Cannaimpact is also a services based company and there are zillions of service-based companies in different verticals. As the founder of a services company, how appealing do you find the startup ecosystem around you?

Correct, Cannaimpact is a services based business, but we’re not focusing on the business aspect right now. We’re much more interested in the industry and medical cannabis community than promoting our services right now.

CannaImpact was established to bring together today’s leading ventures and entrepreneurs in the field Cannabis tech and medical, to share insights about our rapidly emerging industry.

We are a team of content marketing, branding, social & PR specialist, heavily engaged and connected in the cannabis industry. In fact, we run one of the most successful cannabis tech groups and meetups.

10-15 years back websites were the best things on web, where SEO was the coolest kid. Over the period of time, social networks & mobile apps have got the stronghold now. To replace that – Artificial Intelligence bots are making their way, in fact have already made their way into the digital arena. How do you think this is going to affect the current digital landscape and how companies should prepare to adapt to this?

It’s funny really, as a kid growing up in Montreal, I used to spend a lot of time on BBS (bulletin board systems). I would have to call up someone else’s computer where they had a web chat service set up. So while it may seem like social channels are all the rage, the truth is, they’ve always been there. They connections we make on them now however, are much more personal.

So while it may seem like things are constantly changing from web to search, to social, to chat-bots, and VR. But the reality is, good content will always come out on top. It’s important to understand how each of these channels work, and how they can best help businesses reach their audience, but the best way to adapt is by really focusing on ‘how’ you can help your customers and audience, and not where. Figure out what’s really missing in your industry and solve that.

Do you feel there is a gap between digital branding and traditional branding? If yes, then where and are there any chances how they will converge?

Personally I feel that one needs the other at this point. As much as we’ve become consumers of digital content, offline content such as print and TV still feel like a stamp of approval. The best brands are the ones who know how to launch traditional offline campaigns and optimize them for the digital medium.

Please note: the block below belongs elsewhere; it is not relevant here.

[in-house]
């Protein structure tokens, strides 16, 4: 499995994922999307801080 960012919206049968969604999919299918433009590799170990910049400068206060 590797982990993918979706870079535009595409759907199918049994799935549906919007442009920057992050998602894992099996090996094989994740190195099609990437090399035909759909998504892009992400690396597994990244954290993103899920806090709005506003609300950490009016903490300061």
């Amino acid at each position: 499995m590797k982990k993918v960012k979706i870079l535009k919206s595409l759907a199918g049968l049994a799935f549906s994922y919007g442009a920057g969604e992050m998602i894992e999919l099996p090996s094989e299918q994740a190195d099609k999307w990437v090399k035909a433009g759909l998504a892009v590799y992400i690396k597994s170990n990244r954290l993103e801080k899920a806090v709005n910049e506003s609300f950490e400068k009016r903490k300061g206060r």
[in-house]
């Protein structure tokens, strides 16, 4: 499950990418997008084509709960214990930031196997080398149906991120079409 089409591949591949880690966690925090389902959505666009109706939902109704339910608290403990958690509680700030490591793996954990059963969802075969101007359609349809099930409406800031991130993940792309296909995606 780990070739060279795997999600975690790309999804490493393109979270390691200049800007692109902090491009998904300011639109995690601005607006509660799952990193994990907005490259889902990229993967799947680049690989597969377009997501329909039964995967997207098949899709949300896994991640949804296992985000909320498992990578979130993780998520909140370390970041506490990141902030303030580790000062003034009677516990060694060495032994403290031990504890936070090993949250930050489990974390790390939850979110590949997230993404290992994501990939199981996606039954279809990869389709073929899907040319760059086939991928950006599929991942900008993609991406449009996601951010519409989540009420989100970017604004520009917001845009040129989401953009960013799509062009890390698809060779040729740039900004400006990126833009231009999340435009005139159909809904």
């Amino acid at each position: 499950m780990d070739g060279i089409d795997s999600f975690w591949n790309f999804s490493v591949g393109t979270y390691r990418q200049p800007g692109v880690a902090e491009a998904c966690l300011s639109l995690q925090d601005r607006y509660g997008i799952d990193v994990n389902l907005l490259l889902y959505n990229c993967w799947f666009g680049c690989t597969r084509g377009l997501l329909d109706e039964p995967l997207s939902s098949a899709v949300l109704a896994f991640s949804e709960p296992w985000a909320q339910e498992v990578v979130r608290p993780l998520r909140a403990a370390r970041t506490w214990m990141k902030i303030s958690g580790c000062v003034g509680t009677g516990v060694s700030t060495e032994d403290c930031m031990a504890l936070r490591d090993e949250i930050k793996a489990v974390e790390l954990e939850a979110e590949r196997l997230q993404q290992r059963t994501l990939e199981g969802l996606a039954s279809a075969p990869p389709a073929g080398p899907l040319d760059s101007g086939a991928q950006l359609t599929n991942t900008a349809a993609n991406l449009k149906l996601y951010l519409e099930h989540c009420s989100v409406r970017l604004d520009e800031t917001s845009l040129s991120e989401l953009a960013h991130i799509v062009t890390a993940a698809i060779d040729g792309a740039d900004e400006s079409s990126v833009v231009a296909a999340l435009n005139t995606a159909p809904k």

On the flip side we’re now seeing campaigns start from the digital side and go offline. Perfect examples of this are music artists who launch new tracks on Snapchat filters to reach the younger demographics early on, and then launch their album via traditional methods. So there’s definitely more of an opportunity than a gap.

A usual saying from marketers is – marketing is a segment where we always need to do more with the less. How do you tackle this while working with your customers?

I can’t deny the fact that money is definitely an issue, especially with early stage startups. Every dollar needs to be stretched as far as possible. We feel that too as a fairly young agency, we’re extra careful about how we spend our time and resources. I’ll give you an example of how we apply this, and the readers can use it as a takeaway.

Meetups – We decided that it’s far more valuable of our time to host monthly meetups in our areas of interest than it is to attend dozens of events per month. We do this for two main reasons. First because it helps us build up a network of contacts and potential leads. Second because it introduces them to our services and solutions, as opposed to randomly walking conference room floors.

As the CEO and Co-founder of Cannaimpact, certainly you will have significant level of involvement into the marketing process. So, when you are building the next level internal marketing team, what do you actually look for in those members?

One of the best qualities I look for in the people I work with is creativity. They don’t necessarily have to know all the social platforms out there, or how to use the best editing tools, but I do want them to bring fresh ideas and creativity to the game.

Can you share an example of any recent work, where you worked with startups to provide a boost to their brand or product?

A few of the CannaImpact related projects I’m particularly proud of are – Canabizu, a wholesale distributor of CBD product, who we worked with to define the brand story, visual identity, and site